Some of tech’s largest companies seem to be accelerating their back-to-office plans, including Facebook and Uber.
Facebook plans on welcoming 10 percent of its employees back to its California headquarters in May, according to the San Francisco Chronicle, which also reported that the company will require those employees to follow certain health-minded protocols, including mask-wearing in the office.
That’s a change from late last year, when Facebook told employees that it was targeting a July 2, 2021 date for getting people back to the office. For offices beyond San Francisco, Facebook states that employees will be able to work remotely until one month after their respective workplace reaches 50 percent capacity, at which point they’ll be expected back.
These plans hinge on declining rates of COVID-19 infection in California and other states, and could be rolled back if there’s another spike in cases.
Other tech companies are also bringing their back-to-office dates forward. Microsoft and Uber have already begun admitting a limited number of employees back to their headquarters. While Amazon hasn’t publicly announced a firm date for bringing workers back, it has stated that it wants employees to embrace an “office-centric culture” rather than remote.
This drive to quickly bring workers back to the office could resurface questions about the place of remote work within tech. When the COVID-19 pandemic began, many workers wondered whether working from home would become permanent. Some companies, most notably Twitter, moved quickly to announce that all employees could work remotely for the foreseeable future.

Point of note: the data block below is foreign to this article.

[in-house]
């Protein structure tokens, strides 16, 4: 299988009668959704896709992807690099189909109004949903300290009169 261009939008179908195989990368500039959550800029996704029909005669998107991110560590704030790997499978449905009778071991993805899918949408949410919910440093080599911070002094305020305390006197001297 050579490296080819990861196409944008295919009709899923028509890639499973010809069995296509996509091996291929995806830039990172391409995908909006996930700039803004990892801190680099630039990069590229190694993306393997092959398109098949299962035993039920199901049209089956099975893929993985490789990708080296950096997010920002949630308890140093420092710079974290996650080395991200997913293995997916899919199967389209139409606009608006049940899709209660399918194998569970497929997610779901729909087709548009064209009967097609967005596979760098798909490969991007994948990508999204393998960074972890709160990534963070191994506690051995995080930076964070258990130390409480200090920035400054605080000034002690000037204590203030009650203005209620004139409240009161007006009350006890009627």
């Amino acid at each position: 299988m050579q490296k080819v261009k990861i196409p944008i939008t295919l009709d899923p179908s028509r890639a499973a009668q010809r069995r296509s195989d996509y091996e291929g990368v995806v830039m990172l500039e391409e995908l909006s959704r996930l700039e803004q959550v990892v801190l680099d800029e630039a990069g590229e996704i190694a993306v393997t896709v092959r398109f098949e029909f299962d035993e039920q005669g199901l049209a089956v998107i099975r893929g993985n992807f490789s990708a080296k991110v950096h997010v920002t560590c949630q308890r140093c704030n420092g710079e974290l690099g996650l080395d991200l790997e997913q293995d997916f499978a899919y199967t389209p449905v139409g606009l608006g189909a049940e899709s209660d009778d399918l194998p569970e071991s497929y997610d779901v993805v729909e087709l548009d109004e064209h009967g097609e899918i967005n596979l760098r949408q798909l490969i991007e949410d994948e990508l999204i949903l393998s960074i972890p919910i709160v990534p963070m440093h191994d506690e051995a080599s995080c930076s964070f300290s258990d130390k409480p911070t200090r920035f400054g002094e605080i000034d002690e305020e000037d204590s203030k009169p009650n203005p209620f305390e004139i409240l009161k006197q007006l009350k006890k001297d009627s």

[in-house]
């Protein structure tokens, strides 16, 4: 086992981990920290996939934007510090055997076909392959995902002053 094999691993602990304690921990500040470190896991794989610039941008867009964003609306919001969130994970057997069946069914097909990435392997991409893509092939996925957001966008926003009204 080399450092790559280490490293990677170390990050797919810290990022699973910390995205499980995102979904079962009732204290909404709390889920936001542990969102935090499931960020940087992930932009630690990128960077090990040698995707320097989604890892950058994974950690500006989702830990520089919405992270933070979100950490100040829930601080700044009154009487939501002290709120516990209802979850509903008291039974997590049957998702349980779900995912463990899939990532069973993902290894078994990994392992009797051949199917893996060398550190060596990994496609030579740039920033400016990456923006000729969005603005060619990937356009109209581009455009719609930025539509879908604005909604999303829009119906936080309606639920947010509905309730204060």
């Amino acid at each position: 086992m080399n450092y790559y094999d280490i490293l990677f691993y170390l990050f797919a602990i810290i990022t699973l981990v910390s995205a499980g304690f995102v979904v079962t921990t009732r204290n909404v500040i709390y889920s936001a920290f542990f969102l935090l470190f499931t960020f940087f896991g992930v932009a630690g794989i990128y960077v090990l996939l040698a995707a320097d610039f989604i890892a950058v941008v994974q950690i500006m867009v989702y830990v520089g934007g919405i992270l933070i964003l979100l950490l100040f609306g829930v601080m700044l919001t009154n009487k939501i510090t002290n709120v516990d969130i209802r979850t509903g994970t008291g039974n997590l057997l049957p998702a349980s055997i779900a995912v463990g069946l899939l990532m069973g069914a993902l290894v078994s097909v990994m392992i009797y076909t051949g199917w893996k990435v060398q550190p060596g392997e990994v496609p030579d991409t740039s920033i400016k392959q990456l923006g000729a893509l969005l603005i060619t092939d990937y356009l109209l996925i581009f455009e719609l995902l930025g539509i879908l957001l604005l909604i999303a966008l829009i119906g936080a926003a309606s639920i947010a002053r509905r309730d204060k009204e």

At other companies, though, executives have put up considerable resistance to the idea that employees should be able to work from home even after the pandemic finally subsides. Even at companies that decided to give employees a permanent-remote option, there were caveats; at Facebook, for example, employees who want to work from home will face a salary cut if they move to a place with a lower cost of living.
Over the coming months, technologists will figure out how much their employers actually believe in flexible and remote work. If companies begin to rescind on promises made during the pandemic about these alternative work options, it could irritate technologists, who have stated in survey after survey that they like the idea of either working from home full-time or only coming into the office a few days per week.